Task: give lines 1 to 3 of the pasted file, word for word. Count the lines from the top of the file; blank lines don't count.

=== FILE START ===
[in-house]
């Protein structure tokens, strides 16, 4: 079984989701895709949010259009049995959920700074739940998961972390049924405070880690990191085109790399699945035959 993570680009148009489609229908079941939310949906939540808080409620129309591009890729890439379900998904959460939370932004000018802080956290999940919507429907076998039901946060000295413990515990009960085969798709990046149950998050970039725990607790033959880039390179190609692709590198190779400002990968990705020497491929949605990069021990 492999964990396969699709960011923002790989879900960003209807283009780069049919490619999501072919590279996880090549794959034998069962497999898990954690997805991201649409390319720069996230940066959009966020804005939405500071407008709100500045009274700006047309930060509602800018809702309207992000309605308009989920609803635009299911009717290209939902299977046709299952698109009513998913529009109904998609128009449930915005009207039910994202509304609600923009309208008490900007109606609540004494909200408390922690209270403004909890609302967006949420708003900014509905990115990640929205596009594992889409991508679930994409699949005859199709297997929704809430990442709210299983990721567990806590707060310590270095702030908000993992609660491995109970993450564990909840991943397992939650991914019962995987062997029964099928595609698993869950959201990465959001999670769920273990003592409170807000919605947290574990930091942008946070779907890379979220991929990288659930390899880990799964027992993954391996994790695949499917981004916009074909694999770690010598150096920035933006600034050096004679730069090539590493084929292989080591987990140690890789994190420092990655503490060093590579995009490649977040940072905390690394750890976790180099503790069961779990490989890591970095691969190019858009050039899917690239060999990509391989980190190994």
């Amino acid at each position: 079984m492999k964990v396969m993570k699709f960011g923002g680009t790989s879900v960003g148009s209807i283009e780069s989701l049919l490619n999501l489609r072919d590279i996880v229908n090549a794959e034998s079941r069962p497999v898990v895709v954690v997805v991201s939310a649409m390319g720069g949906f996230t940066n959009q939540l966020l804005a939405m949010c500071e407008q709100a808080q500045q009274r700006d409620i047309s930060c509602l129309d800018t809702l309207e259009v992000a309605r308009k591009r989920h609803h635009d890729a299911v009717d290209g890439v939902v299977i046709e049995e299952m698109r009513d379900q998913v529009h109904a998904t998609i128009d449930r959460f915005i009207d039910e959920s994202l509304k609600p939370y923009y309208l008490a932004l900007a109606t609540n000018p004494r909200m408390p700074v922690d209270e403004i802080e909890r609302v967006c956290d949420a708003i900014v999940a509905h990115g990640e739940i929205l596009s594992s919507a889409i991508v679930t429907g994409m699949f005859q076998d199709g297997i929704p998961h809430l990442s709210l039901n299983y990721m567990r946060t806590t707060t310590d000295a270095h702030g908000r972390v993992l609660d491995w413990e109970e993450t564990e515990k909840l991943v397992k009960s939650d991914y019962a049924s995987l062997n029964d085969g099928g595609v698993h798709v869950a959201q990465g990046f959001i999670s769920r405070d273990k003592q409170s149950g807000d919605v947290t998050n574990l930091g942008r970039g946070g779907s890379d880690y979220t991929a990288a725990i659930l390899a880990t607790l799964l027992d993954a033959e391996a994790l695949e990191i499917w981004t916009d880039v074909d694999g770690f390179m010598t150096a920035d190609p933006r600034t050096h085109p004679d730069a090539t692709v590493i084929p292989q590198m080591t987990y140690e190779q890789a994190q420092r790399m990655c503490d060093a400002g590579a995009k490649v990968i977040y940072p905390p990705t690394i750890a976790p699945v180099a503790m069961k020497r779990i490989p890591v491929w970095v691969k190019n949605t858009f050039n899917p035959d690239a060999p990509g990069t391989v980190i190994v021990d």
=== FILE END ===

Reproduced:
[in-house]
């Protein structure tokens, strides 16, 4: 079984989701895709949010259009049995959920700074739940998961972390049924405070880690990191085109790399699945035959 993570680009148009489609229908079941939310949906939540808080409620129309591009890729890439379900998904959460939370932004000018802080956290999940919507429907076998039901946060000295413990515990009960085969798709990046149950998050970039725990607790033959880039390179190609692709590198190779400002990968990705020497491929949605990069021990 492999964990396969699709960011923002790989879900960003209807283009780069049919490619999501072919590279996880090549794959034998069962497999898990954690997805991201649409390319720069996230940066959009966020804005939405500071407008709100500045009274700006047309930060509602800018809702309207992000309605308009989920609803635009299911009717290209939902299977046709299952698109009513998913529009109904998609128009449930915005009207039910994202509304609600923009309208008490900007109606609540004494909200408390922690209270403004909890609302967006949420708003900014509905990115990640929205596009594992889409991508679930994409699949005859199709297997929704809430990442709210299983990721567990806590707060310590270095702030908000993992609660491995109970993450564990909840991943397992939650991914019962995987062997029964099928595609698993869950959201990465959001999670769920273990003592409170807000919605947290574990930091942008946070779907890379979220991929990288659930390899880990799964027992993954391996994790695949499917981004916009074909694999770690010598150096920035933006600034050096004679730069090539590493084929292989080591987990140690890789994190420092990655503490060093590579995009490649977040940072905390690394750890976790180099503790069961779990490989890591970095691969190019858009050039899917690239060999990509391989980190190994």
């Amino acid at each position: 079984m492999k964990v396969m993570k699709f960011g923002g680009t790989s879900v960003g148009s209807i283009e780069s989701l049919l490619n999501l489609r072919d590279i996880v229908n090549a794959e034998s079941r069962p497999v898990v895709v954690v997805v991201s939310a649409m390319g720069g949906f996230t940066n959009q939540l966020l804005a939405m949010c500071e407008q709100a808080q500045q009274r700006d409620i047309s930060c509602l129309d800018t809702l309207e259009v992000a309605r308009k591009r989920h609803h635009d890729a299911v009717d290209g890439v939902v299977i046709e049995e299952m698109r009513d379900q998913v529009h109904a998904t998609i128009d449930r959460f915005i009207d039910e959920s994202l509304k609600p939370y923009y309208l008490a932004l900007a109606t609540n000018p004494r909200m408390p700074v922690d209270e403004i802080e909890r609302v967006c956290d949420a708003i900014v999940a509905h990115g990640e739940i929205l596009s594992s919507a889409i991508v679930t429907g994409m699949f005859q076998d199709g297997i929704p998961h809430l990442s709210l039901n299983y990721m567990r946060t806590t707060t310590d000295a270095h702030g908000r972390v993992l609660d491995w413990e109970e993450t564990e515990k909840l991943v397992k009960s939650d991914y019962a049924s995987l062997n029964d085969g099928g595609v698993h798709v869950a959201q990465g990046f959001i999670s769920r405070d273990k003592q409170s149950g807000d919605v947290t998050n574990l930091g942008r970039g946070g779907s890379d880690y979220t991929a990288a725990i659930l390899a880990t607790l799964l027992d993954a033959e391996a994790l695949e990191i499917w981004t916009d880039v074909d694999g770690f390179m010598t150096a920035d190609p933006r600034t050096h085109p004679d730069a090539t692709v590493i084929p292989q590198m080591t987990y140690e190779q890789a994190q420092r790399m990655c503490d060093a400002g590579a995009k490649v990968i977040y940072p905390p990705t690394i750890a976790p699945v180099a503790m069961k020497r779990i490989p890591v491929w970095v691969k190019n949605t858009f050039n899917p035959d690239a060999p990509g990069t391989v980190i190994v021990d």